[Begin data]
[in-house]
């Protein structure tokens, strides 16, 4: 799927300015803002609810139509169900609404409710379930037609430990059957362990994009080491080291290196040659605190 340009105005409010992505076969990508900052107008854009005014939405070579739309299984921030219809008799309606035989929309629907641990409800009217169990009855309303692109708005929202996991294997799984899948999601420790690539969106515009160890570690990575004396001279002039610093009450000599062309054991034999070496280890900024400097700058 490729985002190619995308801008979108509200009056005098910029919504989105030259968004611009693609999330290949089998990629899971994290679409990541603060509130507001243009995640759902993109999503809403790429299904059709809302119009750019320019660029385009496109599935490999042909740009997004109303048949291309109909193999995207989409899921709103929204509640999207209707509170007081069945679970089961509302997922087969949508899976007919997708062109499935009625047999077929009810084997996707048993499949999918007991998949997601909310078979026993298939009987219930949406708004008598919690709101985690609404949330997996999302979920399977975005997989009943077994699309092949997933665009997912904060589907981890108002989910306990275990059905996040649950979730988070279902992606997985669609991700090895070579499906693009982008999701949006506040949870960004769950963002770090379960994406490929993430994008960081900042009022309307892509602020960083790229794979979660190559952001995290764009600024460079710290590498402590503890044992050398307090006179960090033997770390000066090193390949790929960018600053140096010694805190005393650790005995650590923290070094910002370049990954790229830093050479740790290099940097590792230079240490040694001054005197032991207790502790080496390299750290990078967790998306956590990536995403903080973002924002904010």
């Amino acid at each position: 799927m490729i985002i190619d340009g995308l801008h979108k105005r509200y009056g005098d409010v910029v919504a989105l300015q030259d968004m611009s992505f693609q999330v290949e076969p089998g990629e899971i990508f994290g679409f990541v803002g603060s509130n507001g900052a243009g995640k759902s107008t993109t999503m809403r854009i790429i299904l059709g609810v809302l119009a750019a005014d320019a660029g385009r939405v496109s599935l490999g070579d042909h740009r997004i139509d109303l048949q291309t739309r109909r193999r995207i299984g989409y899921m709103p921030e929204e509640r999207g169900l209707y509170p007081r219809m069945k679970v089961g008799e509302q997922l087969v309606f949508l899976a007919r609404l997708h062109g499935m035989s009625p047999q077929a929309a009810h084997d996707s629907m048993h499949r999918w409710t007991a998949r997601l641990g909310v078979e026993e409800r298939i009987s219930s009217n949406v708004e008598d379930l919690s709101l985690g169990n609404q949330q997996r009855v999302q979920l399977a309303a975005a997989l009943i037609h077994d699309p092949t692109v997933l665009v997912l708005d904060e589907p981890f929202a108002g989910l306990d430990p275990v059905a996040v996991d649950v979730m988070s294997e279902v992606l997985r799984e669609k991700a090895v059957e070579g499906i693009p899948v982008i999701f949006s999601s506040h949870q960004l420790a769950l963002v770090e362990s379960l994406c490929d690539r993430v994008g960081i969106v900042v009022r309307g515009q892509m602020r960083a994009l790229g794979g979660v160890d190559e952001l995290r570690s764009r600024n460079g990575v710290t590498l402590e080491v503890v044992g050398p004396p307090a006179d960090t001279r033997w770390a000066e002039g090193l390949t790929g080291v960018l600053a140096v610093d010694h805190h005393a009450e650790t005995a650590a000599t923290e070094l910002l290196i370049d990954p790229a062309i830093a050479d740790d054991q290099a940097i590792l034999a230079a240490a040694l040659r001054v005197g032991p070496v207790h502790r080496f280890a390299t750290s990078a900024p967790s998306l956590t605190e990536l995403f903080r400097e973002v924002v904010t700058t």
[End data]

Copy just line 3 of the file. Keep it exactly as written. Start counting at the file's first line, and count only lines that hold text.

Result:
């Amino acid at each position: 799927m490729i985002i190619d340009g995308l801008h979108k105005r509200y009056g005098d409010v910029v919504a989105l300015q030259d968004m611009s992505f693609q999330v290949e076969p089998g990629e899971i990508f994290g679409f990541v803002g603060s509130n507001g900052a243009g995640k759902s107008t993109t999503m809403r854009i790429i299904l059709g609810v809302l119009a750019a005014d320019a660029g385009r939405v496109s599935l490999g070579d042909h740009r997004i139509d109303l048949q291309t739309r109909r193999r995207i299984g989409y899921m709103p921030e929204e509640r999207g169900l209707y509170p007081r219809m069945k679970v089961g008799e509302q997922l087969v309606f949508l899976a007919r609404l997708h062109g499935m035989s009625p047999q077929a929309a009810h084997d996707s629907m048993h499949r999918w409710t007991a998949r997601l641990g909310v078979e026993e409800r298939i009987s219930s009217n949406v708004e008598d379930l919690s709101l985690g169990n609404q949330q997996r009855v999302q979920l399977a309303a975005a997989l009943i037609h077994d699309p092949t692109v997933l665009v997912l708005d904060e589907p981890f929202a108002g989910l306990d430990p275990v059905a996040v996991d649950v979730m988070s294997e279902v992606l997985r799984e669609k991700a090895v059957e070579g499906i693009p899948v982008i999701f949006s999601s506040h949870q960004l420790a769950l963002v770090e362990s379960l994406c490929d690539r993430v994008g960081i969106v900042v009022r309307g515009q892509m602020r960083a994009l790229g794979g979660v160890d190559e952001l995290r570690s764009r600024n460079g990575v710290t590498l402590e080491v503890v044992g050398p004396p307090a006179d960090t001279r033997w770390a000066e002039g090193l390949t790929g080291v960018l600053a140096v610093d010694h805190h005393a009450e650790t005995a650590a000599t923290e070094l910002l290196i370049d990954p790229a062309i830093a050479d740790d054991q290099a940097i590792l034999a230079a240490a040694l040659r001054v005197g032991p070496v207790h502790r080496f280890a390299t750290s990078a900024p967790s998306l956590t605190e990536l995403f903080r400097e973002v924002v904010t700058t």